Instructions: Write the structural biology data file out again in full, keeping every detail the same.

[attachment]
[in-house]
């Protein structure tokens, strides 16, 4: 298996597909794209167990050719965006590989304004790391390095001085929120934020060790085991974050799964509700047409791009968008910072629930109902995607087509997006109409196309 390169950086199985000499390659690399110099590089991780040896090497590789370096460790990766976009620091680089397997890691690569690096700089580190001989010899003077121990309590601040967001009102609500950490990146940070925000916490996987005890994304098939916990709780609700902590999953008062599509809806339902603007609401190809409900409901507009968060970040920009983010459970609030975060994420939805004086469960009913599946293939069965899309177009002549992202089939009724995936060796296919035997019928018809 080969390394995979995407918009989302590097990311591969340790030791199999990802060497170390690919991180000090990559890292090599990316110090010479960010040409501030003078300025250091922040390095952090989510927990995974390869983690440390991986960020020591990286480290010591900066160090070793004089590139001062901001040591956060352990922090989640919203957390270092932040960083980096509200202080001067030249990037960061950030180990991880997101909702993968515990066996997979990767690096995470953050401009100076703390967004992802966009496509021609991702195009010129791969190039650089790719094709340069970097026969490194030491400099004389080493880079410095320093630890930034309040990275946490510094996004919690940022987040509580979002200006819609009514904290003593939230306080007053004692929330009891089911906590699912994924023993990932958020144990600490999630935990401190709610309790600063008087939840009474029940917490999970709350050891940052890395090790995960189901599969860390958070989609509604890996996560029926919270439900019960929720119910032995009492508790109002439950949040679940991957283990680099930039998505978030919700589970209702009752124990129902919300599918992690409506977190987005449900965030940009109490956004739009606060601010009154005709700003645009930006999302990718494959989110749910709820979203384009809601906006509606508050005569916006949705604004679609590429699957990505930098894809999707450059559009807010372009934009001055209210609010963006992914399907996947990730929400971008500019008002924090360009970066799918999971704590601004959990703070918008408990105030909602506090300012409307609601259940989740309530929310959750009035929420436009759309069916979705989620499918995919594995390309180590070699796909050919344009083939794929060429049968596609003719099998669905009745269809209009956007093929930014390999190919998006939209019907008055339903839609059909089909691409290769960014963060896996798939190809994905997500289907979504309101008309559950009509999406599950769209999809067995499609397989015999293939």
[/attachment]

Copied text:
[in-house]
């Protein structure tokens, strides 16, 4: 298996597909794209167990050719965006590989304004790391390095001085929120934020060790085991974050799964509700047409791009968008910072629930109902995607087509997006109409196309 390169950086199985000499390659690399110099590089991780040896090497590789370096460790990766976009620091680089397997890691690569690096700089580190001989010899003077121990309590601040967001009102609500950490990146940070925000916490996987005890994304098939916990709780609700902590999953008062599509809806339902603007609401190809409900409901507009968060970040920009983010459970609030975060994420939805004086469960009913599946293939069965899309177009002549992202089939009724995936060796296919035997019928018809 080969390394995979995407918009989302590097990311591969340790030791199999990802060497170390690919991180000090990559890292090599990316110090010479960010040409501030003078300025250091922040390095952090989510927990995974390869983690440390991986960020020591990286480290010591900066160090070793004089590139001062901001040591956060352990922090989640919203957390270092932040960083980096509200202080001067030249990037960061950030180990991880997101909702993968515990066996997979990767690096995470953050401009100076703390967004992802966009496509021609991702195009010129791969190039650089790719094709340069970097026969490194030491400099004389080493880079410095320093630890930034309040990275946490510094996004919690940022987040509580979002200006819609009514904290003593939230306080007053004692929330009891089911906590699912994924023993990932958020144990600490999630935990401190709610309790600063008087939840009474029940917490999970709350050891940052890395090790995960189901599969860390958070989609509604890996996560029926919270439900019960929720119910032995009492508790109002439950949040679940991957283990680099930039998505978030919700589970209702009752124990129902919300599918992690409506977190987005449900965030940009109490956004739009606060601010009154005709700003645009930006999302990718494959989110749910709820979203384009809601906006509606508050005569916006949705604004679609590429699957990505930098894809999707450059559009807010372009934009001055209210609010963006992914399907996947990730929400971008500019008002924090360009970066799918999971704590601004959990703070918008408990105030909602506090300012409307609601259940989740309530929310959750009035929420436009759309069916979705989620499918995919594995390309180590070699796909050919344009083939794929060429049968596609003719099998669905009745269809209009956007093929930014390999190919998006939209019907008055339903839609059909089909691409290769960014963060896996798939190809994905997500289907979504309101008309559950009509999406599950769209999809067995499609397989015999293939």